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Hi there. I'm totally NEW to this site and just wanted to thank everyone for their posts! They've been GREAT. I am currently (it's tough!) on a tropical island performing for kids. I'm new to magic but old to performing for kids and I found myself the other day needing a new warm up. So I found ALL of your suggestions sooooo helpful and my new warm up worked a treat!! I'm sitting on a balcony, overlooking my husband sailing on the ocean and laughing and loving where this magic show business has got me! Isn't life one grand adventure?

Thanks sooooooo much everyone, your posts REALLY helped.
Jodie (Magicianess Magic)
harris
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Harris Deutsch
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Cody ...what have you worked on, written, played with and or actually used?
What was the result...

Knowing oneself and the different venues, ages, and background of your audiences is very important.

Have fun learning and then sharing your discoveries and creativity.

Harris
Harris Deutsch aka dr laugh
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music, magic and marvelous toys
http://magician.org/member/drlaugh4u
jakeg
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I've been using "The Letter" as an opener. I end it by 'reading' the rules like never calling on anybody who gets out of their seat, and not crossing the line. our or five minutes, and as good as any warm up I ever tried.
Cody Comet
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Hey Harris, so far, my warm-ups are a clapping contest of sorts that warms the audience up and sets up some groung rules, and I'm working on a version of Sammy Smith's Shrinking Glove to use as a warm-up.
harris
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Harris Deutsch
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You might think of adding Googley Eyes to create a puppet with the glove..

Latest glove puppet is made of one of my toe socks...

Along with music and sound jokes to warm up , I include whispering...If you can not hear me raise your hand....

Mr. Smith has shared some great ideas in print and in the lectures of his I attended.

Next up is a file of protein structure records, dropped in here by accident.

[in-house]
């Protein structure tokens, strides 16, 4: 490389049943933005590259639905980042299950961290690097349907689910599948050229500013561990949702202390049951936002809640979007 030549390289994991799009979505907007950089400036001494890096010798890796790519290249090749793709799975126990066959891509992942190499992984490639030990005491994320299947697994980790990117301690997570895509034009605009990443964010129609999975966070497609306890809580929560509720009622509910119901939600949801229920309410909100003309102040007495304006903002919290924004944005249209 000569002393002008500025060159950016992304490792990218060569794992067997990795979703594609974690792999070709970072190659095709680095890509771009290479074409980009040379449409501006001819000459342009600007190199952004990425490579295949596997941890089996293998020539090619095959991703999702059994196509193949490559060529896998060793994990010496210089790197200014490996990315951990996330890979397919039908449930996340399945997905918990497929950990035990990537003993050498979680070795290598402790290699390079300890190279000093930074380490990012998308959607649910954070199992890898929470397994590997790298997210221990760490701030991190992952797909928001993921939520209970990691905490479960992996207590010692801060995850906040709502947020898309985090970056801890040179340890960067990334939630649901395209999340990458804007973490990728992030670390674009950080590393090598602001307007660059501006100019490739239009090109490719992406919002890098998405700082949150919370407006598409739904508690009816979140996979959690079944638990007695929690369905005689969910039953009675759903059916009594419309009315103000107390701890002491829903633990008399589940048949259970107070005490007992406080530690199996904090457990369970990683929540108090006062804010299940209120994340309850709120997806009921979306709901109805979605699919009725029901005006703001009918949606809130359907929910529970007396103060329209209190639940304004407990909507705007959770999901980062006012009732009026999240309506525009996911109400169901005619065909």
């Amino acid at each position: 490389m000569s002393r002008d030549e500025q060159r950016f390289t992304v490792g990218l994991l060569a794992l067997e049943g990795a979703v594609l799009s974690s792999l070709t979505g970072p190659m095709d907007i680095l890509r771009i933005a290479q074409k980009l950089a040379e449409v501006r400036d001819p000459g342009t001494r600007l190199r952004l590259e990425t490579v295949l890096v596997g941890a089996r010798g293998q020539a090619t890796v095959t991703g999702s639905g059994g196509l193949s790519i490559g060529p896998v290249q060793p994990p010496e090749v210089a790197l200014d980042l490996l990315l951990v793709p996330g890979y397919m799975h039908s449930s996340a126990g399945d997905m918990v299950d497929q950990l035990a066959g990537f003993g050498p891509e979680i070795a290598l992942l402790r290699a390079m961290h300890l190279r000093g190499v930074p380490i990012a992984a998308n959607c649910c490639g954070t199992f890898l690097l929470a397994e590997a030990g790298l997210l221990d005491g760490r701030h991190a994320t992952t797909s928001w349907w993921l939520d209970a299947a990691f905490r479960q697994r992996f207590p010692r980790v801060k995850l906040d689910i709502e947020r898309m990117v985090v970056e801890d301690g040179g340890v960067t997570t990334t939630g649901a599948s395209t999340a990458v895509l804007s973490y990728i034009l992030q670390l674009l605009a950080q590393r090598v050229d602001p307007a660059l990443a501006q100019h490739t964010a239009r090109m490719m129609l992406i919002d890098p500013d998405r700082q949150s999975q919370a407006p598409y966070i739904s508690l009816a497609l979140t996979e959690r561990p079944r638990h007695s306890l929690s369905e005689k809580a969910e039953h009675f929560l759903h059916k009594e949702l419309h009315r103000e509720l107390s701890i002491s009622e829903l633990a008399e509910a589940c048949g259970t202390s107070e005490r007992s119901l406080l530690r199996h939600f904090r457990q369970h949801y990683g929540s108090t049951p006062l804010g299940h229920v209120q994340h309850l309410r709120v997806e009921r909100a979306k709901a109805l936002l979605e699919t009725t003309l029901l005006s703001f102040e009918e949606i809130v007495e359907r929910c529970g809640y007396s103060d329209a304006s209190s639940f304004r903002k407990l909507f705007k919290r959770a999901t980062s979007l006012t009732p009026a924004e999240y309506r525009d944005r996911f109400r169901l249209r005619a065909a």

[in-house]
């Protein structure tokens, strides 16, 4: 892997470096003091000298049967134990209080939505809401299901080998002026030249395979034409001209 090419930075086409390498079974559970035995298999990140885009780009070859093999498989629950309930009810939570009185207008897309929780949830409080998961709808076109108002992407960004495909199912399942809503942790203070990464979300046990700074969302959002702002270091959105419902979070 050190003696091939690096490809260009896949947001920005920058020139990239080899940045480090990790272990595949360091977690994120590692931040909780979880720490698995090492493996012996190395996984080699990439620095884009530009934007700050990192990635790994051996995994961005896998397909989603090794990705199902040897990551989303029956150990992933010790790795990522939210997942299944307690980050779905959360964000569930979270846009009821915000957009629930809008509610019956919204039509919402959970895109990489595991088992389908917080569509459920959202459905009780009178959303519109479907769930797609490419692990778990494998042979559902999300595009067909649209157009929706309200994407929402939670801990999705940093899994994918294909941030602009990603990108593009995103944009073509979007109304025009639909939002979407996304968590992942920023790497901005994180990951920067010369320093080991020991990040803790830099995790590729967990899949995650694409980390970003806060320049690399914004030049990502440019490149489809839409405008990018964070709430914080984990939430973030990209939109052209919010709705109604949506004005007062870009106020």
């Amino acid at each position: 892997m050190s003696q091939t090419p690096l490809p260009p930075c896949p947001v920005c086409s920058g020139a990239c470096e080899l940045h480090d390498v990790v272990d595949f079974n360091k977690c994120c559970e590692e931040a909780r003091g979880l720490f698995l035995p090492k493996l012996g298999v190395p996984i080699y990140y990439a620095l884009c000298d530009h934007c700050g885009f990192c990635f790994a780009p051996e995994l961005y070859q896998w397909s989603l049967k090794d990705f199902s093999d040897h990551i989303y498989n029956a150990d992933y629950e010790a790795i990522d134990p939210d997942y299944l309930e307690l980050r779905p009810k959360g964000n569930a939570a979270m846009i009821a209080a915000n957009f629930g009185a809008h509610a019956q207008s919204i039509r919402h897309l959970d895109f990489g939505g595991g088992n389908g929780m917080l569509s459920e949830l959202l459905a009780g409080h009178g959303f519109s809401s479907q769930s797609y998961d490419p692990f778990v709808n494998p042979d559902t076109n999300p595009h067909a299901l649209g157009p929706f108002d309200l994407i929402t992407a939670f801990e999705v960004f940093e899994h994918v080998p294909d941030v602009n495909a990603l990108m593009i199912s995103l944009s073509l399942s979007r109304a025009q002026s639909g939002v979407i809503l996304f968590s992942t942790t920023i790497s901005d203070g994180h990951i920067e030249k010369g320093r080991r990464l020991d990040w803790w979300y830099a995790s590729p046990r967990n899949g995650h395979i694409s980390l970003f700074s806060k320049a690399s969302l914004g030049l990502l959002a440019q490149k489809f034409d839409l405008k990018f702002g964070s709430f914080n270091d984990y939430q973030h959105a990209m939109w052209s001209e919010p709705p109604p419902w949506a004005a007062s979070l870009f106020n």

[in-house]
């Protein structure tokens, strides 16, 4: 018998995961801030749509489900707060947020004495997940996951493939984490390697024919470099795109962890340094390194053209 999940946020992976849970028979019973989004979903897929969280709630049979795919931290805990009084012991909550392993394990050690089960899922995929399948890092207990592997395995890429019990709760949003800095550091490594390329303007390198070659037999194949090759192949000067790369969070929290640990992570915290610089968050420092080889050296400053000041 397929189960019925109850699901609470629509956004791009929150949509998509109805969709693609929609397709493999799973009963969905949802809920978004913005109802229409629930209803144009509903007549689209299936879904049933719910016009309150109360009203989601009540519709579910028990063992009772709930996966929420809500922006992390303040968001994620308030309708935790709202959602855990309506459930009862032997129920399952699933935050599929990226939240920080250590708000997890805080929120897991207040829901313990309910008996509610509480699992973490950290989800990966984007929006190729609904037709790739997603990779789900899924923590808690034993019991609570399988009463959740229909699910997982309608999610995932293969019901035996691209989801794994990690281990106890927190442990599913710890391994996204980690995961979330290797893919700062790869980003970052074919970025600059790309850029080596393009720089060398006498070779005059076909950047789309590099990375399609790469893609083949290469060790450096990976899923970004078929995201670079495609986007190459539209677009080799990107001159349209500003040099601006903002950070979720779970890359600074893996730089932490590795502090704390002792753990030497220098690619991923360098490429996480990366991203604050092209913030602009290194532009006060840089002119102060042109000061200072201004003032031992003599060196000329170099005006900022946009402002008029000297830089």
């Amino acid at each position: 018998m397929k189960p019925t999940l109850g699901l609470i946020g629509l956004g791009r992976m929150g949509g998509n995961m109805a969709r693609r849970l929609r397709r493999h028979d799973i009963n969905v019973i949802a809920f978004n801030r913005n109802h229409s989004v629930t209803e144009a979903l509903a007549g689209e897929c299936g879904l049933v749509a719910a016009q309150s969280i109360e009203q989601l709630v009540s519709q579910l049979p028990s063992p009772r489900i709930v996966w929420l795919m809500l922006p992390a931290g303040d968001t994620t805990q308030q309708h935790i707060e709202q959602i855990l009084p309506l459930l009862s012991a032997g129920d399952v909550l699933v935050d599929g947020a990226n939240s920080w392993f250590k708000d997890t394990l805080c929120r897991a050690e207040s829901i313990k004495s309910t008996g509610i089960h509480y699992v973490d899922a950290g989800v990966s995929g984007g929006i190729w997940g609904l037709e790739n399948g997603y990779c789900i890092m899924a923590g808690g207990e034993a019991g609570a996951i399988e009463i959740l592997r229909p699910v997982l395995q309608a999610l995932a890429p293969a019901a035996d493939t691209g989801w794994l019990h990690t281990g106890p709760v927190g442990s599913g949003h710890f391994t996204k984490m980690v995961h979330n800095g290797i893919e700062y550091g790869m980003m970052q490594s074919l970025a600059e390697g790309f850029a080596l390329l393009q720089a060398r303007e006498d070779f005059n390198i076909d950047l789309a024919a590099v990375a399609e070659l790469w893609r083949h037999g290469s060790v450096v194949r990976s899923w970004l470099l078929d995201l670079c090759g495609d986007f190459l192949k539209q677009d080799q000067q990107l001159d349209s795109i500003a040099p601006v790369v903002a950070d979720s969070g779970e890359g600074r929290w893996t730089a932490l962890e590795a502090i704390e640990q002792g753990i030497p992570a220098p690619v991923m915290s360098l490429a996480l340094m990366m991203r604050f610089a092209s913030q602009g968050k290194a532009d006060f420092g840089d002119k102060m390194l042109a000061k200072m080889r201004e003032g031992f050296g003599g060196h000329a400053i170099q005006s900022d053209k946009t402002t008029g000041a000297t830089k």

Harris "too old to know everything" deutsch
Harris Deutsch aka dr laugh
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music, magic and marvelous toys
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Cody Comet
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Those are some very good ideas Harris. I'll probably elaborate on some of them, especally the eyes on the gloves. Now that would probably make my routine pretty unique. And Sammy Smith is a genius in our field. I have his two DVD's and they are among the best in my small collection. Thanks for your ideas Harris.
PZoom
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The warm-up I have chosen doesn't really fit in with the rest of my act (since it is mental based), but I find it has been a hit with kids and adults alike.

I give them a bit of patter, borrow a magic wand from someone and then ask for a volunteer. Once I have my volunteer, I give them what I call "The Brain Busters". The routine is simple:

(1) Have the volunteer say the word "Roast" three times out loud quickly. (Try it)

(2) Then ask them "Quick. What do you put in a toaster? Say it out loud!"

(3) If all goes well, the volunteer will say "Toast", to which you can reply something like "Nice try, but you put bread in a toaster and get toast _out_ of a toaster". If it fails, you grumble about the person have too strong of a brain... but there will be some in the audience who were thinking "toast". Somtimes when it fails, I'll shake my head and say "You put toast in a toaster, right audience?" and someone will shout out "Yes". It helps get the effect either way.

It gets laughs, its zany and gets the room warmed up quickly. To make up for the humilation, I give the volunteer an Official Math Magician's Assitant license (a playing card sized license) and a fortune telling fish for helping me out. Once children see there is reward for helping out, you get a lot of participation (if you need it) for the rest of your routine. As a bonus, children will see this as magic they can do with their parents. I'll follow up with two more Brain Busters and then start my routine.

Most of my act is close-up, but I am a big Amazing Kreskin fan and love this mental trick.